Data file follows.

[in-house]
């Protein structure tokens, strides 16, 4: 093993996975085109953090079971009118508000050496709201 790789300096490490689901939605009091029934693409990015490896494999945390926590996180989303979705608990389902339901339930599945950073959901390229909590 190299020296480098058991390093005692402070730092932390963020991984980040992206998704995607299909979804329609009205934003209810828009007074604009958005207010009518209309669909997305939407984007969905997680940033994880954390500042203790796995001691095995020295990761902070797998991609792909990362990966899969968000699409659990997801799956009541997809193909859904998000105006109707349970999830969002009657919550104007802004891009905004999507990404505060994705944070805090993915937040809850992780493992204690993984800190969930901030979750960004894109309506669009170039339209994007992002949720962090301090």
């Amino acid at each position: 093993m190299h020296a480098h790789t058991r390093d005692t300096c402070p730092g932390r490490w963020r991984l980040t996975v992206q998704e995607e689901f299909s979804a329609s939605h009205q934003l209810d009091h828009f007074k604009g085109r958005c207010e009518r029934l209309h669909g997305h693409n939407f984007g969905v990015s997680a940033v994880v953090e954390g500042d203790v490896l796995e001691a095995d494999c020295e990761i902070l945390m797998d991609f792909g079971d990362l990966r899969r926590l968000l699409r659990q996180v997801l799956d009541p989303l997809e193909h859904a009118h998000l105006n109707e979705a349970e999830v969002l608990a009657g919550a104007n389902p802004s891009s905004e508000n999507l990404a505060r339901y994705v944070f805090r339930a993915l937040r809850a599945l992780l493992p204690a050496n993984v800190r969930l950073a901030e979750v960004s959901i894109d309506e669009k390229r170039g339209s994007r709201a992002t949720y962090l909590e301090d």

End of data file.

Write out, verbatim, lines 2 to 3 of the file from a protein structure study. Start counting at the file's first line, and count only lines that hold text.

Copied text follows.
């Protein structure tokens, strides 16, 4: 093993996975085109953090079971009118508000050496709201 790789300096490490689901939605009091029934693409990015490896494999945390926590996180989303979705608990389902339901339930599945950073959901390229909590 190299020296480098058991390093005692402070730092932390963020991984980040992206998704995607299909979804329609009205934003209810828009007074604009958005207010009518209309669909997305939407984007969905997680940033994880954390500042203790796995001691095995020295990761902070797998991609792909990362990966899969968000699409659990997801799956009541997809193909859904998000105006109707349970999830969002009657919550104007802004891009905004999507990404505060994705944070805090993915937040809850992780493992204690993984800190969930901030979750960004894109309506669009170039339209994007992002949720962090301090």
């Amino acid at each position: 093993m190299h020296a480098h790789t058991r390093d005692t300096c402070p730092g932390r490490w963020r991984l980040t996975v992206q998704e995607e689901f299909s979804a329609s939605h009205q934003l209810d009091h828009f007074k604009g085109r958005c207010e009518r029934l209309h669909g997305h693409n939407f984007g969905v990015s997680a940033v994880v953090e954390g500042d203790v490896l796995e001691a095995d494999c020295e990761i902070l945390m797998d991609f792909g079971d990362l990966r899969r926590l968000l699409r659990q996180v997801l799956d009541p989303l997809e193909h859904a009118h998000l105006n109707e979705a349970e999830v969002l608990a009657g919550a104007n389902p802004s891009s905004e508000n999507l990404a505060r339901y994705v944070f805090r339930a993915l937040r809850a599945l992780l493992p204690a050496n993984v800190r969930l950073a901030e979750v960004s959901i894109d309506e669009k390229r170039g339209s994007r709201a992002t949720y962090l909590e301090d």